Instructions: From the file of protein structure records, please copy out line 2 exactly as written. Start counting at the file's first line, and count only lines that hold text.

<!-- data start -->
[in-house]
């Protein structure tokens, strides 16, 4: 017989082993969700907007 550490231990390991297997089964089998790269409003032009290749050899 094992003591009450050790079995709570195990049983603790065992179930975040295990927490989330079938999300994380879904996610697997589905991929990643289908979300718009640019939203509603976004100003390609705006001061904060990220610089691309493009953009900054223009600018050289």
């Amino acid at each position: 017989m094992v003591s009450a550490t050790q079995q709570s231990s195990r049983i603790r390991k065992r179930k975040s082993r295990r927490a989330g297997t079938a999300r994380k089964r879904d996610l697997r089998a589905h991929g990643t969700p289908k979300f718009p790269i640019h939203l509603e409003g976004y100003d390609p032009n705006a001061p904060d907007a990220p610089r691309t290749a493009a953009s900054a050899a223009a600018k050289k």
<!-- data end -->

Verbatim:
């Protein structure tokens, strides 16, 4: 017989082993969700907007 550490231990390991297997089964089998790269409003032009290749050899 094992003591009450050790079995709570195990049983603790065992179930975040295990927490989330079938999300994380879904996610697997589905991929990643289908979300718009640019939203509603976004100003390609705006001061904060990220610089691309493009953009900054223009600018050289």